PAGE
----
Tuesday, July 24, 2018

So What Happens When A Politician Meddles With a Central Bank?

So what stands to happen when a politician meddles with his nation's central bank? Well, Turkey is providing us with a 21st Century test case.

From The Economist this morning:

Watch with interest: Turkey
The central bank decides today whether to raise interest rates. With inflation hitting a 14-year high the choice should be straightforward. But will President Recep Tayyip Erdogan, who recently awarded himself vast new powers, countenance another increase? Despite signs the economy is overheating, Mr Erdogan wants cheap credit to fuel growth. He calls interest the “mother of all evils” and adheres to the unorthodox theory that low borrowing costs reduce inflation. The lira tumbled when he installed his taciturn son-in-law, Berat Albayrak, as finance minister. But faced with a looming currency crisis, the president has acquiesced to raising the benchmark repo rate by 9.75 percentage points since May. Traders want more and Mr Albayrak pledges not to pick fights with the market. (Perhaps he’ll even talk the president around from his unconventional ideas.) Then again Mr Erdogan promised to take control of the central bank before his re-election last month. Investors can’t say they weren’t warned.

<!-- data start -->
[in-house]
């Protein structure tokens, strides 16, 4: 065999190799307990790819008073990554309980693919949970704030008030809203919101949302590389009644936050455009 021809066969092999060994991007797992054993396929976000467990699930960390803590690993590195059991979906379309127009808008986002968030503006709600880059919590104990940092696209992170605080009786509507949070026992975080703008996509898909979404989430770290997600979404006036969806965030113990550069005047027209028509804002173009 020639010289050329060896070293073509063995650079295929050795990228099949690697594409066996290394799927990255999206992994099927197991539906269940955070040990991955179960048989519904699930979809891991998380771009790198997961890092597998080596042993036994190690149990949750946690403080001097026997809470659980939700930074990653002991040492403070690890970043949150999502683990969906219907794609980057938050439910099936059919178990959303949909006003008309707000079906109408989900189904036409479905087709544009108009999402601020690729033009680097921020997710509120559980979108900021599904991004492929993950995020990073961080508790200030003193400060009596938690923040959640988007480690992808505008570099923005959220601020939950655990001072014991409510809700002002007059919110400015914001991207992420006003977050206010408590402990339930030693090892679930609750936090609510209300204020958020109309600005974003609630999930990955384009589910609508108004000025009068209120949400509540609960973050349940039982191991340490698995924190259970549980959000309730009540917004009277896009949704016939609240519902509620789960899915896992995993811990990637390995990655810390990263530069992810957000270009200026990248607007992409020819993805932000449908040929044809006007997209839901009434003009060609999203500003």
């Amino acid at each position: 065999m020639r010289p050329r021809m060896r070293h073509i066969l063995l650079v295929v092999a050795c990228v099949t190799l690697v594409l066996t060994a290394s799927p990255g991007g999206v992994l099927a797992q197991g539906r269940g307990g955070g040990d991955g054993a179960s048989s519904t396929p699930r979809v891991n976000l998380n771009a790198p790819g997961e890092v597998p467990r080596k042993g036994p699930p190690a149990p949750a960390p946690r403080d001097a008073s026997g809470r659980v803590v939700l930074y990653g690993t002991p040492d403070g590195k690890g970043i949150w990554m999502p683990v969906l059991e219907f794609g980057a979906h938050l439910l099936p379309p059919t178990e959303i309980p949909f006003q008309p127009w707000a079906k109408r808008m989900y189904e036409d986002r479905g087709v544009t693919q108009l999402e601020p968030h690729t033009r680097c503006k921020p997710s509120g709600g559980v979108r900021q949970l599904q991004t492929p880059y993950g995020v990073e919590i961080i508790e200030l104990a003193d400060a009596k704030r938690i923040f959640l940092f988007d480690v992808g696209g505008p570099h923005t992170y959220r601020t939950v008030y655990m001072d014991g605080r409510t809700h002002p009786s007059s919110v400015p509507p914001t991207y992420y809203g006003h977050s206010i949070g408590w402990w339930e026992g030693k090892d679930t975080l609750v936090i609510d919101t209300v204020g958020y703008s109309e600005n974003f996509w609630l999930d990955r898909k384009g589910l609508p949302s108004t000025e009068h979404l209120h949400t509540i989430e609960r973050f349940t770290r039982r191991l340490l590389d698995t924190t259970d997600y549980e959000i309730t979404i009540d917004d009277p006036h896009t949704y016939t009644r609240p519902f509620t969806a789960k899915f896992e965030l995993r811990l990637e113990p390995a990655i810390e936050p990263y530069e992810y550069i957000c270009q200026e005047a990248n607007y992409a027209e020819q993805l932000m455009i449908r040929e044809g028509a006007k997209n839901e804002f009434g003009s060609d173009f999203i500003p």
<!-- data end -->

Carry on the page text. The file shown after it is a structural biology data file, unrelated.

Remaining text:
Well, they (he, Erdogan, actually) didn't raise Turkey's benchmark rate, but my -- with Turkey's present inflation rate -- how they (he) absolutely should have! 

Here's how Turkey's stock market responded:

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